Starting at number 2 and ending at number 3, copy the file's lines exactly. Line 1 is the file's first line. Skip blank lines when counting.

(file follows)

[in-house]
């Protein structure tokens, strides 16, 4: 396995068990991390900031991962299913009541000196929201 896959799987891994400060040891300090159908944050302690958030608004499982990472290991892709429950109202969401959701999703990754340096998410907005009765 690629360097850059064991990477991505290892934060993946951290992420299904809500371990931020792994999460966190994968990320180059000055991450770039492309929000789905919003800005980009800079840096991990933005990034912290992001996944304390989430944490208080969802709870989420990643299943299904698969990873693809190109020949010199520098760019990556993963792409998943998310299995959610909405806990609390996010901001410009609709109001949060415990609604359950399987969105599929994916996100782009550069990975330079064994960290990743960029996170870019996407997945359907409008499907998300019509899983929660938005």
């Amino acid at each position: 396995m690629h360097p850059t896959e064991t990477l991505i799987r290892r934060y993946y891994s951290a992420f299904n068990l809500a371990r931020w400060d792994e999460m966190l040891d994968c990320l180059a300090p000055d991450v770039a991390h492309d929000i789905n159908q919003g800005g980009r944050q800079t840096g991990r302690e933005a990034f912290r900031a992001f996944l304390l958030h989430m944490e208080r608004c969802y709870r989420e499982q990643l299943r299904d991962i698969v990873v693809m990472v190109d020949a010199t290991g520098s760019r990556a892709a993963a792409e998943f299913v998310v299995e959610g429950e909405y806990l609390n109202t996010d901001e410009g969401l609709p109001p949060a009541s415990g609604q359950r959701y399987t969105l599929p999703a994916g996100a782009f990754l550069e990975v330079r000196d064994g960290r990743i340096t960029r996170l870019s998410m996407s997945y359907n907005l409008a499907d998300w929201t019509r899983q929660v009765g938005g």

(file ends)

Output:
């Protein structure tokens, strides 16, 4: 396995068990991390900031991962299913009541000196929201 896959799987891994400060040891300090159908944050302690958030608004499982990472290991892709429950109202969401959701999703990754340096998410907005009765 690629360097850059064991990477991505290892934060993946951290992420299904809500371990931020792994999460966190994968990320180059000055991450770039492309929000789905919003800005980009800079840096991990933005990034912290992001996944304390989430944490208080969802709870989420990643299943299904698969990873693809190109020949010199520098760019990556993963792409998943998310299995959610909405806990609390996010901001410009609709109001949060415990609604359950399987969105599929994916996100782009550069990975330079064994960290990743960029996170870019996407997945359907409008499907998300019509899983929660938005």
């Amino acid at each position: 396995m690629h360097p850059t896959e064991t990477l991505i799987r290892r934060y993946y891994s951290a992420f299904n068990l809500a371990r931020w400060d792994e999460m966190l040891d994968c990320l180059a300090p000055d991450v770039a991390h492309d929000i789905n159908q919003g800005g980009r944050q800079t840096g991990r302690e933005a990034f912290r900031a992001f996944l304390l958030h989430m944490e208080r608004c969802y709870r989420e499982q990643l299943r299904d991962i698969v990873v693809m990472v190109d020949a010199t290991g520098s760019r990556a892709a993963a792409e998943f299913v998310v299995e959610g429950e909405y806990l609390n109202t996010d901001e410009g969401l609709p109001p949060a009541s415990g609604q359950r959701y399987t969105l599929p999703a994916g996100a782009f990754l550069e990975v330079r000196d064994g960290r990743i340096t960029r996170l870019s998410m996407s997945y359907n907005l409008a499907d998300w929201t019509r899983q929660v009765g938005g």